THIBAUT (or Theobald) Iv. (1201-1253), count of Champagne and Brie, and king of Navarre, French poet, was born at Troyes in 1201. His father, Thibaut III. of Champagne, died before his son's birth, and his mother, Blanche of Navarre, was compelled to resign the guardianship of the young prince to Philip Augustus, king of France, but there is little doubt that the child was acquainted with Chretien de Troyes and the other trouveres who found patronage at the court of Champagne. Thibaut's verses belong to what is called "courteous" poetry, but they have a personal note that distinguishes them from mere exercises. They are addressed to Blanche of Castille, the wife of Louis VIII., and Thibaut's relations with her have been the subject of much controversy. The count took part with Louis in the crusade against the Albigenses, but in 1226, with no apparent reason, left the king and returned to Champagne. Three months later Louis died under doubtful circumstances, and Thibaut was accused by his enemies of poisoning him to facilitate his own intrigue with Blanche. The real reason for Thibaut's desertion appears to have been a desire to consolidate his position as heir-apparent of Navarre by an alliance with the disaffected nobility of the south of France, but from this confederation Blanche was skilful enough to detach him. The resentment of the league involved him in a war in which Champagne was laid waste, and his capital saved only by the royal intervention. In 1234 he succeeded his uncle, Sancho VII., as king of Navarre, and from this period date his most fervent songs in praise of his lady. The crusade turned Thibaut's thoughts to religion, and he announced his intention of singing henceforth only in honour of the Virgin. Unfortunately his devotion took darker forms, for before sailing for the Holy Land he ordered and witnessed the burning of a hundred and eighty-three unfortunate men and women convicted of Manichaeism. The years 1239 and 1240 were spent in Palestine, and from the time of his return Thibaut devoted is obtained synthetically by heating sulphur with diphenylamine or by the condensation of ortho-aminothiophenol with pyrocatechin. It is a compound of neutral reaction. The first known dyestuff of this series was Lauth's violet, which was prepared by oxidizing paraphenylene diamine in acid solution in the presence of sulphur. By using dimethyl paraphenylene diamine in place of the simple diamine, methylene blue is obtained. The relationship of these substances to thiodiphenylamine was shown by A. Bernthsen, who, by nitration of thiodiphenylamine, cbtained a dinitro-compound which on reduction was converted into the corresponding di-amino-derivative and this on oxidation yielded Lauth's violet.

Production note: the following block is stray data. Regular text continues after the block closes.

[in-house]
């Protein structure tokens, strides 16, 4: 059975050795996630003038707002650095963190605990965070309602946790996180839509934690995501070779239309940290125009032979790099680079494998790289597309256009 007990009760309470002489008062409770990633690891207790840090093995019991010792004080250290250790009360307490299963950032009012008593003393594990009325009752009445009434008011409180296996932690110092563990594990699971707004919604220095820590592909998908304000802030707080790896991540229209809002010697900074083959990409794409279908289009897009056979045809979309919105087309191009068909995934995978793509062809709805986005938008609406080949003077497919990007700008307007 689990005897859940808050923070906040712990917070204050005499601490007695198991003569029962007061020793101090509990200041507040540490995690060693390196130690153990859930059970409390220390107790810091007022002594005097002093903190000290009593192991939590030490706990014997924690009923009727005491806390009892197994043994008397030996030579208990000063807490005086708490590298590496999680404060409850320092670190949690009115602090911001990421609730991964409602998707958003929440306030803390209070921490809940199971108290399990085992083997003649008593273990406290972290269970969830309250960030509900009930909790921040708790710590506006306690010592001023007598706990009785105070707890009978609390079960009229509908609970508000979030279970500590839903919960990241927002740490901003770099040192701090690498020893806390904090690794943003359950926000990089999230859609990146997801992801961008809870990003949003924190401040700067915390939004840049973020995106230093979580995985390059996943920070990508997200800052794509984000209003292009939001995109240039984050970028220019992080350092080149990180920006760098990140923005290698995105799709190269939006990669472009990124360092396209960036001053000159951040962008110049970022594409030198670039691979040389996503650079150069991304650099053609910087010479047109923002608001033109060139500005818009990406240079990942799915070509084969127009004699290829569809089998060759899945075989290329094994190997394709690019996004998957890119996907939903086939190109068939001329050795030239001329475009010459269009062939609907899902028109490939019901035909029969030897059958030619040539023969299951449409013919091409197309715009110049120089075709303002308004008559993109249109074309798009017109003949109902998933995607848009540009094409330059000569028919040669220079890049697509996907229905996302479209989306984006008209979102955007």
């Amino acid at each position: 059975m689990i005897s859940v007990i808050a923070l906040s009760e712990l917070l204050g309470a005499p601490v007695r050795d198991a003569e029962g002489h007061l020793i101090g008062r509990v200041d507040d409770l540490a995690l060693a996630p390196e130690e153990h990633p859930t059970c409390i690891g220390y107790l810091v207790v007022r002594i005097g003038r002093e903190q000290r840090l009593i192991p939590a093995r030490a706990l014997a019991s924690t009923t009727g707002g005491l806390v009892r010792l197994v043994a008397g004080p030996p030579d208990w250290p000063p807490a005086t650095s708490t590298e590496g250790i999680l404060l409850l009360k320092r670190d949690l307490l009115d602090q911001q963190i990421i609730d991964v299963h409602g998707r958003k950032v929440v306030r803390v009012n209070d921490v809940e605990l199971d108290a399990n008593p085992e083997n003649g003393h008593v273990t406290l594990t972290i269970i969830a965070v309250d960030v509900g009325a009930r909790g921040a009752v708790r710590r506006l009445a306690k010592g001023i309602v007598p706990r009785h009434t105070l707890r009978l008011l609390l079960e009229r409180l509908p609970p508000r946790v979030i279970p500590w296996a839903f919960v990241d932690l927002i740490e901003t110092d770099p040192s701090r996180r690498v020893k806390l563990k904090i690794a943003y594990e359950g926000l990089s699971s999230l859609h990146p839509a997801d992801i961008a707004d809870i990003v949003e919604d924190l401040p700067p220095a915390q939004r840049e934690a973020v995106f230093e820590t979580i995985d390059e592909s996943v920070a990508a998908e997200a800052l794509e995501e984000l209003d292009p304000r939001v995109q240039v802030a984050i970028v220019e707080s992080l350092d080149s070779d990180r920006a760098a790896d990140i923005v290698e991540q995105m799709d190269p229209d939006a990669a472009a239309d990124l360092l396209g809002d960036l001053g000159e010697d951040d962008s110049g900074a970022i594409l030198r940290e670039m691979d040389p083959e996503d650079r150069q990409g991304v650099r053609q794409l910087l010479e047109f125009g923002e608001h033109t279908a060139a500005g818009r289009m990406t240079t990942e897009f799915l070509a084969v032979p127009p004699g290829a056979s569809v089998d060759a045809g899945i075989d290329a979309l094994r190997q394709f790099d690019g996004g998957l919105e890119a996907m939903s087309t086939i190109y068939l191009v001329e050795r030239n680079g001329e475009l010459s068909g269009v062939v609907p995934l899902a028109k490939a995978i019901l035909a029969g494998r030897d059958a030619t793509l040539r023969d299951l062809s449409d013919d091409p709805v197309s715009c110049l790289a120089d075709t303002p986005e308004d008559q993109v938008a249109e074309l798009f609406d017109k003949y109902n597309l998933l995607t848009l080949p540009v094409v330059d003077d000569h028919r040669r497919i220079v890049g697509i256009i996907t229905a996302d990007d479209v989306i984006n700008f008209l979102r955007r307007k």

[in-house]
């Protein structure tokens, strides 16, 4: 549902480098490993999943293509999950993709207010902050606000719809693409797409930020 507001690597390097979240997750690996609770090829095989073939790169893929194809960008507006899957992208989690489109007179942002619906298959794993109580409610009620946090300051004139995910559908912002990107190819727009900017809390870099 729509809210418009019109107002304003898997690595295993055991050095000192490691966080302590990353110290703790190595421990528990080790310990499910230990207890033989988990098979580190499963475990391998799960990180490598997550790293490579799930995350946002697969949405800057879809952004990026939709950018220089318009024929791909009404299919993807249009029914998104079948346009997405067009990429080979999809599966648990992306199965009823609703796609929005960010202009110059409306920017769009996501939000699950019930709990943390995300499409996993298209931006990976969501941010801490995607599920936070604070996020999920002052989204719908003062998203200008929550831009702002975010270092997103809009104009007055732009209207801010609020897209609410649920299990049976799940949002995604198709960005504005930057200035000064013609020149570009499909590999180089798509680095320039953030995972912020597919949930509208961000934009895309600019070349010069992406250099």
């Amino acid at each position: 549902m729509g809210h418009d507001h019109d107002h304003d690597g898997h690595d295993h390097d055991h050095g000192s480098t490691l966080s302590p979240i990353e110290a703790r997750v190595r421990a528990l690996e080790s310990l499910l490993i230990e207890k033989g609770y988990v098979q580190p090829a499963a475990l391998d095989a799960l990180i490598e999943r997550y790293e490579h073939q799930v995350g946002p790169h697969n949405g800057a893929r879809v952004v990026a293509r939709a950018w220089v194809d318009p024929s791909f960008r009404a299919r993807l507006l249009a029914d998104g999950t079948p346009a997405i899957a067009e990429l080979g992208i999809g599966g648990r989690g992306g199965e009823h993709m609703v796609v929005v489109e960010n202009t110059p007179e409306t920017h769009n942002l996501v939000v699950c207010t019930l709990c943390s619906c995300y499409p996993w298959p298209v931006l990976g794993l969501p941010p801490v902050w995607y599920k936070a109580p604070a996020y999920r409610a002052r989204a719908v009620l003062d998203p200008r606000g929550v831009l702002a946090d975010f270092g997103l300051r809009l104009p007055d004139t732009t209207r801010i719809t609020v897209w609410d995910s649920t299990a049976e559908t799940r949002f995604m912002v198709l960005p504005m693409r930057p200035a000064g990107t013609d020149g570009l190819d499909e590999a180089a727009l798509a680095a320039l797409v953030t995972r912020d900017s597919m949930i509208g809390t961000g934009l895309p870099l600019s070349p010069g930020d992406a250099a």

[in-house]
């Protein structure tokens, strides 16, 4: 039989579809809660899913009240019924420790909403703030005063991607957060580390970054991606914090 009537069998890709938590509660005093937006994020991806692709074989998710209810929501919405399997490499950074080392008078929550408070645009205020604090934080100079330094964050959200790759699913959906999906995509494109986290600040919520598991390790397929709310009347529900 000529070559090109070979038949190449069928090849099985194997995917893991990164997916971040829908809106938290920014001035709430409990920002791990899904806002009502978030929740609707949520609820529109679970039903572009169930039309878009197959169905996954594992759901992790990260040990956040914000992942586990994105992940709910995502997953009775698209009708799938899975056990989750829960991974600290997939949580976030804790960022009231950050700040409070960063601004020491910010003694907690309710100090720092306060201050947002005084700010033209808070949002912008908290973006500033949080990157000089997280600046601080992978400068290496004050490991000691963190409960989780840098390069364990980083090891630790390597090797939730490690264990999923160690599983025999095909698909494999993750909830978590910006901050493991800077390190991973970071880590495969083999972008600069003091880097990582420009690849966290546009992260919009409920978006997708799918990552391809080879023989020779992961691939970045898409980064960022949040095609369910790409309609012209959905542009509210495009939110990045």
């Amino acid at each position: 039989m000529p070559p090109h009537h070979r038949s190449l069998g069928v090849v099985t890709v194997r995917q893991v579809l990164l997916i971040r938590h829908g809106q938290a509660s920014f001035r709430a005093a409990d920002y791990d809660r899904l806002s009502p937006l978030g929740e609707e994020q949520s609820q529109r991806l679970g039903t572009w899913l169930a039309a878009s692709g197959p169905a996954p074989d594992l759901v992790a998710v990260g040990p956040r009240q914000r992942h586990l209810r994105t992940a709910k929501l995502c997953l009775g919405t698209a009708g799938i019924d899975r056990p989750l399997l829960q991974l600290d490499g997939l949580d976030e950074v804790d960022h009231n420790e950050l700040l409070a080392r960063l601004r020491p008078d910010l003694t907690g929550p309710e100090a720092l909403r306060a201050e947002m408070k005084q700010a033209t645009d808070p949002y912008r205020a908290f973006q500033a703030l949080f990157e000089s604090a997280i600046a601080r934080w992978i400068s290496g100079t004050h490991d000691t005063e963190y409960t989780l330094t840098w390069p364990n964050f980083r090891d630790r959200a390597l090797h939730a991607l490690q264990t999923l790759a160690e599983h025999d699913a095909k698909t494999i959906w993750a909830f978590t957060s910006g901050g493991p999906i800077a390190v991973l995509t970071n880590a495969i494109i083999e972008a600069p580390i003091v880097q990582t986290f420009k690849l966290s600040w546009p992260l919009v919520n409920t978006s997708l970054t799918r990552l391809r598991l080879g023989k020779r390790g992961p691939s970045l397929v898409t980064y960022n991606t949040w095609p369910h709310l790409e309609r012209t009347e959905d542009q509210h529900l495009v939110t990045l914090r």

C6H N02 C61-13‹ > C6H3 NO 2 --> NH 2 Methylene blue is the most important of all blue basic dyes and is put on the market frequently in the form of its zinc chloride double salt, which is soluble in water. Acid oxidants in dilute aqueous solution convert it into methylene azure.
See further A. Bernthsen, Ann., 230, 73; 251, p. I; German Patents 45 39 (1887); 47374 (1888). For a discussion as to the constitution of these dyestuffs, whether they are quaternary ammonium salts or thionium salts, see A. Hantzsch, Ber., 1906, 39, pp. 153, 1365; F. Kehrmann, ibid., 1906, 39, 914.
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